3. End fossil fuel development on public lands:

The Department of Interior leases out millions of acres of publicly owned lands for oil, gas, and coal development, including fracking. The president should direct public lands management towards protecting our air, water, and wildlife -- not furthering our addiction to fossil fuel. No fossil fuel development should be allowed on public lands unless it is demonstrably compatible with plans to slash U.S. emissions and reduce carbon dioxide concentrations to below 350 ppm.

Fracking is a particularly dangerous form of oil and gas extraction in which water, mixed with sand and chemicals, is blasted deep underground at enormous pressure to break up rock formations and extract fossil fuels. Fracking poisons the air we breathe and the water we drink. Twenty-five percent of the hundreds of chemicals known to be used in fracking fluid cause cancer, while many others damage the nervous, endocrine, respiratory, and cardiovascular systems. Fracking also releases large amounts of methane, a potent greenhouse gas.

The Bureau of Land Management has just proposed the first regulations for fracking on public land. As a first step, the president should direct the agency to simply prohibit this inherently dangerous activity on federal land.

4. Deny approval of the Keystone Pipeline:

The Keystone Pipeline would transport up to 35 million gallons of oil every day from Canada's tar sands -- one of the dirtiest and most carbon-intensive energy sources in the world -- to the Gulf Coast. That's why Dr. James Hansen, one of the world's leading climate scientists, has called the Keystone Pipeline "Game Over" for the climate. We need to leave tar sands oil in the ground, not pump it across the continent in a pipeline sure to leak.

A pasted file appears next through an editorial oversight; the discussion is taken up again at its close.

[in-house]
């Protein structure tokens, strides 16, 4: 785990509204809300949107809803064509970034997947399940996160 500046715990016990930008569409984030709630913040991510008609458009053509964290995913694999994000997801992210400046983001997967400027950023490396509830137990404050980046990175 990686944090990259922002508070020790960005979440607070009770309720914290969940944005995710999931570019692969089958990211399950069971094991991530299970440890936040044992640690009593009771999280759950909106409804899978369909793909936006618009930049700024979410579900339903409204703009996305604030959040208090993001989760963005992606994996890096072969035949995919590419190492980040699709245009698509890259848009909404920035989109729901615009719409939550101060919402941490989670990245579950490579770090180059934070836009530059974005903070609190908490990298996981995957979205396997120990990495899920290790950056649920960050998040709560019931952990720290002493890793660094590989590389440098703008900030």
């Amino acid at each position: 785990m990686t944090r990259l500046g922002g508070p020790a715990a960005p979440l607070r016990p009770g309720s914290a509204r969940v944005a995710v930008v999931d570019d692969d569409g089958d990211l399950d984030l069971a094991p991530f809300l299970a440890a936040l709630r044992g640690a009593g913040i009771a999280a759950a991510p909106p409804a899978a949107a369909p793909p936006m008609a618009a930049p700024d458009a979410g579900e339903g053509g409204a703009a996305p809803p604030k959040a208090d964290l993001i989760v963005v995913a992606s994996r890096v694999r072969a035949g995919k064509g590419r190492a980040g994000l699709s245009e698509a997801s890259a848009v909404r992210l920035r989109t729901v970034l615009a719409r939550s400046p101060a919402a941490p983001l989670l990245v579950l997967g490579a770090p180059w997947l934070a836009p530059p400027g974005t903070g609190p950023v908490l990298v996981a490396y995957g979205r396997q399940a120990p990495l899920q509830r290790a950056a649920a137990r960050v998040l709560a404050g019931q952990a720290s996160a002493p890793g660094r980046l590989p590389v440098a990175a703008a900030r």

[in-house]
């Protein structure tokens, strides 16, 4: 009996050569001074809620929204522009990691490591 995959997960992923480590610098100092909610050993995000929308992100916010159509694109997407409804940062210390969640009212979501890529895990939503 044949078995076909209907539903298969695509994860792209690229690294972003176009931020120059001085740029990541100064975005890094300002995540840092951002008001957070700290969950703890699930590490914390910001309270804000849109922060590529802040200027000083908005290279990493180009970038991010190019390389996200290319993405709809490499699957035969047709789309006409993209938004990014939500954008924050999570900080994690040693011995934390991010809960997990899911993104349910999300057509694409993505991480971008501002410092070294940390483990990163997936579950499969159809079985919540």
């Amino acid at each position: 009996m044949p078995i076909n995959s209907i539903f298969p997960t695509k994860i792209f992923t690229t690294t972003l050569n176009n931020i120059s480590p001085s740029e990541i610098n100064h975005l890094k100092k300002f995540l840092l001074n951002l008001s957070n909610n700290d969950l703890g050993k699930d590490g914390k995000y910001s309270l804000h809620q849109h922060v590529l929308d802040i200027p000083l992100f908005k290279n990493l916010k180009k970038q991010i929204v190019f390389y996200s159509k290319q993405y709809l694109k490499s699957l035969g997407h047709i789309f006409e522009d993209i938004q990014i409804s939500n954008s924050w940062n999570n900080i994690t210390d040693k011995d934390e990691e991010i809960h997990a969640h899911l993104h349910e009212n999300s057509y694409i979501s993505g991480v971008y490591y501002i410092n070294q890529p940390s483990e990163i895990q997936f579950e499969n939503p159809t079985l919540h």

The Keystone Pipeline cannot go forward without approval from the State Department, and thus the president can and should stop the project permanently. Doing so would show commitment to the necessary transition from dangerous fossil fuels to a clean energy future.

5. Join the world in seeking a fair, ambitious, and binding climate treaty:

President Obama has broken his campaign promise to rejoin the world in seeking a successful global climate treaty. In 1992 the first President Bush signed, and the Senate ratified, the United Nations Framework Convention on Climate Change, in which we agreed to take the actions necessary to avoid dangerous climate change. Yet the U.S. negotiating team still refuses to agree to the cuts necessary to avert climate disruption, undermining the negotiations and diminishing our country in the eyes of the world.

The president can change this by directing his State Department negotiating team to commit our country to fair, ambitious, and binding greenhouse gas reductions. Doing so is a moral imperative -- and the only rational response to the climate crisis.

The threat of catastrophic climate disruption is very real, but there are solutions. President Obama has the tools he needs to slash greenhouse pollution, spur the transition from a fossil fuel to clean energy economy, and lead the way to a brighter future.

And we can all demand that he does.